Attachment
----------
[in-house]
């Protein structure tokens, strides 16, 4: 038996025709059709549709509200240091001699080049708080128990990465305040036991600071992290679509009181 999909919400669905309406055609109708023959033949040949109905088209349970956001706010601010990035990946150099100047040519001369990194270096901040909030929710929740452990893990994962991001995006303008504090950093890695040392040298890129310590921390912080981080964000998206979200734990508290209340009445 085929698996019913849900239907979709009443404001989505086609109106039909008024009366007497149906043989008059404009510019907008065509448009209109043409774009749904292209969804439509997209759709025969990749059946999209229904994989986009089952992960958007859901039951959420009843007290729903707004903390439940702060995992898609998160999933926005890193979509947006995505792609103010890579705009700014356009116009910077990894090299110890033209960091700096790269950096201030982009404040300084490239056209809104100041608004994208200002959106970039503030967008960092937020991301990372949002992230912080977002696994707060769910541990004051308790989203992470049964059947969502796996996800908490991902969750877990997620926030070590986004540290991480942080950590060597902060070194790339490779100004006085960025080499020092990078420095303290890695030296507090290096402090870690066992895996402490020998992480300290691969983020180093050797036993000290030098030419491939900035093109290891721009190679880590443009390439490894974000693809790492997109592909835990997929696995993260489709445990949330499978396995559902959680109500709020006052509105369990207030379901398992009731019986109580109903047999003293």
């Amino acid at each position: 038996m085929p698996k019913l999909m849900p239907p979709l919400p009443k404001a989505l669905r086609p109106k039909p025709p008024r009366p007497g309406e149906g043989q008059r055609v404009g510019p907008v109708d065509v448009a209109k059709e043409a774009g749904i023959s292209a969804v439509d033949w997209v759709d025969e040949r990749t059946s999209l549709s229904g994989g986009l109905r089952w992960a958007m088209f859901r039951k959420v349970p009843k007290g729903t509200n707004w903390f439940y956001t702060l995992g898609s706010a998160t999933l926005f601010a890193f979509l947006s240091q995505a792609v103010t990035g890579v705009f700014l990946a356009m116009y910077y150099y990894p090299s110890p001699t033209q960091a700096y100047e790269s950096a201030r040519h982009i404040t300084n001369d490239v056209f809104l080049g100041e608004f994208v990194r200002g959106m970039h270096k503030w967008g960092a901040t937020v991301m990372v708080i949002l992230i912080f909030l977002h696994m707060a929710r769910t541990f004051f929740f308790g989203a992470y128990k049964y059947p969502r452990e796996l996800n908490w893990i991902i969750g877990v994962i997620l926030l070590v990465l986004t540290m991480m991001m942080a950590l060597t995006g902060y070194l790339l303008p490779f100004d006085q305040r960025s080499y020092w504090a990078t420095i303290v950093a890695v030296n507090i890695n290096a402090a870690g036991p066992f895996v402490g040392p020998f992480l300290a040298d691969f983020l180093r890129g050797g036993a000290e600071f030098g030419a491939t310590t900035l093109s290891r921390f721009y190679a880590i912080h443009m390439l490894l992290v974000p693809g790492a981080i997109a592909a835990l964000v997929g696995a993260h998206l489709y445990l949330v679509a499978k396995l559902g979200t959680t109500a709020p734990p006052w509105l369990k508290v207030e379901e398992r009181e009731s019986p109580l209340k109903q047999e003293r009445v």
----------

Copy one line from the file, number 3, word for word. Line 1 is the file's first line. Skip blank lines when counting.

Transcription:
């Amino acid at each position: 038996m085929p698996k019913l999909m849900p239907p979709l919400p009443k404001a989505l669905r086609p109106k039909p025709p008024r009366p007497g309406e149906g043989q008059r055609v404009g510019p907008v109708d065509v448009a209109k059709e043409a774009g749904i023959s292209a969804v439509d033949w997209v759709d025969e040949r990749t059946s999209l549709s229904g994989g986009l109905r089952w992960a958007m088209f859901r039951k959420v349970p009843k007290g729903t509200n707004w903390f439940y956001t702060l995992g898609s706010a998160t999933l926005f601010a890193f979509l947006s240091q995505a792609v103010t990035g890579v705009f700014l990946a356009m116009y910077y150099y990894p090299s110890p001699t033209q960091a700096y100047e790269s950096a201030r040519h982009i404040t300084n001369d490239v056209f809104l080049g100041e608004f994208v990194r200002g959106m970039h270096k503030w967008g960092a901040t937020v991301m990372v708080i949002l992230i912080f909030l977002h696994m707060a929710r769910t541990f004051f929740f308790g989203a992470y128990k049964y059947p969502r452990e796996l996800n908490w893990i991902i969750g877990v994962i997620l926030l070590v990465l986004t540290m991480m991001m942080a950590l060597t995006g902060y070194l790339l303008p490779f100004d006085q305040r960025s080499y020092w504090a990078t420095i303290v950093a890695v030296n507090i890695n290096a402090a870690g036991p066992f895996v402490g040392p020998f992480l300290a040298d691969f983020l180093r890129g050797g036993a000290e600071f030098g030419a491939t310590t900035l093109s290891r921390f721009y190679a880590i912080h443009m390439l490894l992290v974000p693809g790492a981080i997109a592909a835990l964000v997929g696995a993260h998206l489709y445990l949330v679509a499978k396995l559902g979200t959680t109500a709020p734990p006052w509105l369990k508290v207030e379901e398992r009181e009731s019986p109580l209340k109903q047999e003293r009445v």